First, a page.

Now lets go to Austin City
where the poems are great and the rhymes are pretty
to meet Thom Woodruffe the World Poet
he's a really great rhymesmith (we all know it)
Each week our cabinet of curiosities
is filled with strange things sent to me,
and I don't have to tell you twice,
this week's stuff is rather 'Nice'
And now I have from me to you
a Barbara Dickson interview
a real exclusive I can say
(you know what I mean WAYHAY!!!"
And whilst on this subject:
Herewith an idiotic comment which appeared from one of my adopted nephews on Facebook:
Matthew H C Osborne: Jonathan, having interviewed Barbara Dickson, do you know her so well?
And that's enough poetry for now
but we'll be back next week (and how!)

*  The Gonzo Daily is a two way process. If you have any news or want to write for us, please contact me at  jon@eclipse.co.uk. If you are an artist and want to showcase your work, or even just say hello please write to me at gonzo@cfz.org.uk. Please copy, paste and spread the word about this magazine as widely as possible. We need people to read us in order to grow, and as soon as it is viable we shall be invading more traditional magaziney areas. Join in the fun, spread the word, and maybe if we all chant loud enough we CAN stop it raining. See you tomorrow...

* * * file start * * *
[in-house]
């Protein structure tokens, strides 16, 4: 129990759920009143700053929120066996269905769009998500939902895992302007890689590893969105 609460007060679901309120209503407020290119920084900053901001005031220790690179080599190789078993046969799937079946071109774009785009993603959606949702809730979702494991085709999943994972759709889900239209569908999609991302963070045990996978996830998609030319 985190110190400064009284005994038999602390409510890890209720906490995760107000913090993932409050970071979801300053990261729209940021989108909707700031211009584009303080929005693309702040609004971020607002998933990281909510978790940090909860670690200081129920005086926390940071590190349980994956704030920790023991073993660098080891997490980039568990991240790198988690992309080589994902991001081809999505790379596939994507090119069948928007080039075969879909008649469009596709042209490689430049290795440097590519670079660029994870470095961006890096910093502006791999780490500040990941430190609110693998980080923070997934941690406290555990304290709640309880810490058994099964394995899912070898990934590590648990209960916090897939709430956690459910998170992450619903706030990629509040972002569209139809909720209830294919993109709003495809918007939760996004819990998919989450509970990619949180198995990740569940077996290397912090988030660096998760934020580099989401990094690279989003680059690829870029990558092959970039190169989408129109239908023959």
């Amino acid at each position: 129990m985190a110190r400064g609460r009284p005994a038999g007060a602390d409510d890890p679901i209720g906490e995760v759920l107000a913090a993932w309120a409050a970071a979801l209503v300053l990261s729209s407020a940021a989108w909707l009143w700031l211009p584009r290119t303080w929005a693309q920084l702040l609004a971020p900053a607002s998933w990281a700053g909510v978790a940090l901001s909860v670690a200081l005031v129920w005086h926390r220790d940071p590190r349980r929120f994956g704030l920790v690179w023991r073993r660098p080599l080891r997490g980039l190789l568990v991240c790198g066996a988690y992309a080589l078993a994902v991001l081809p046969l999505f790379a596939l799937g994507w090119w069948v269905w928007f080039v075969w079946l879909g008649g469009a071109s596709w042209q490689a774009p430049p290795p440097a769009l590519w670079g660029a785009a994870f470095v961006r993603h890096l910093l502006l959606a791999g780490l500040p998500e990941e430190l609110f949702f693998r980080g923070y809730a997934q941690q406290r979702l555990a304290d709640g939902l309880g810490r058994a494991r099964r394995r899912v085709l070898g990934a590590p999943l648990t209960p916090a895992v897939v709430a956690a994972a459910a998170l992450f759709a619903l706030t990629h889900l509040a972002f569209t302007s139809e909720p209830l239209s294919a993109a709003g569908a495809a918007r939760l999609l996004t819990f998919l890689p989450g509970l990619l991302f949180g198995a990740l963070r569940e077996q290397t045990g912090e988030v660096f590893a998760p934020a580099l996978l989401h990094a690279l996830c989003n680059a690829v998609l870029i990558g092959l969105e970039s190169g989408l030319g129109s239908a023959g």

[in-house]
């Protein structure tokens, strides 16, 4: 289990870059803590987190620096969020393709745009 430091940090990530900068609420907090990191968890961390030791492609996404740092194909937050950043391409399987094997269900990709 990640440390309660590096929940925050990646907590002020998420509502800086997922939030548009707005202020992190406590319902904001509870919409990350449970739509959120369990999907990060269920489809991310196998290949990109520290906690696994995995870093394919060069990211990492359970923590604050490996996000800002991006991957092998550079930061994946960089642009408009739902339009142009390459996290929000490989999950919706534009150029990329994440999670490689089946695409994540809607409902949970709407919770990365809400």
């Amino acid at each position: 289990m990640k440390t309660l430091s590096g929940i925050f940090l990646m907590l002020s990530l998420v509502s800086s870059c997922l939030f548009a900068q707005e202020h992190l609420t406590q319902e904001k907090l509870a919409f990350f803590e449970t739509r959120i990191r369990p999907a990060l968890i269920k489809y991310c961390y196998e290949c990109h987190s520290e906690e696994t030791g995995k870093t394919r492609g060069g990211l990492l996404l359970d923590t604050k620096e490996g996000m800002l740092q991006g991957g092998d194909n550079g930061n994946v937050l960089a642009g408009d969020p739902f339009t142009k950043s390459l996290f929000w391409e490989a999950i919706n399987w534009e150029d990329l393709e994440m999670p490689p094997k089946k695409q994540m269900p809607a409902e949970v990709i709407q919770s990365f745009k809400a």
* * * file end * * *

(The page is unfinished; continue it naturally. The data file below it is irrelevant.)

*  The Gonzo Daily is - as the name implies - a daily online magazine (mostly) about artists connected to the Gonzo Multimedia group of companies. But it also has other stuff as and when the editor feels like it. The same team also do a weekly newsletter called - imaginatively - The Gonzo Weekly. Find out about it at this link:
* We should probably mention here, that some of our posts are links to things we have found on the internet that we think are of interest. We are not responsible for spelling or factual errors in other people's websites. Honest guv!

*  Jon Downes, the Editor of all these ventures (and several others) is an old hippy of 54 who - together with his orange cat (who is currently on sick leave in Staffordshire) and two very small kittens (one of whom is also orange) puts it all together from a converted potato shed in a tumbledown cottage deep in rural Devon which he shares with various fish. He is ably assisted by his lovely wife Corinna, his bulldog/boxer Prudence, his elderly mother-in-law, and a motley collection of social malcontents. Plus.. did we mention the orange cat?

DALE DRINNON: Caddy, sea serpents, Frontiers of Anthropology, Cedar & Willow, Benny's Blogs

New at The Frontiers of Zoology:

OLL LEWIS: Yesterday's News Today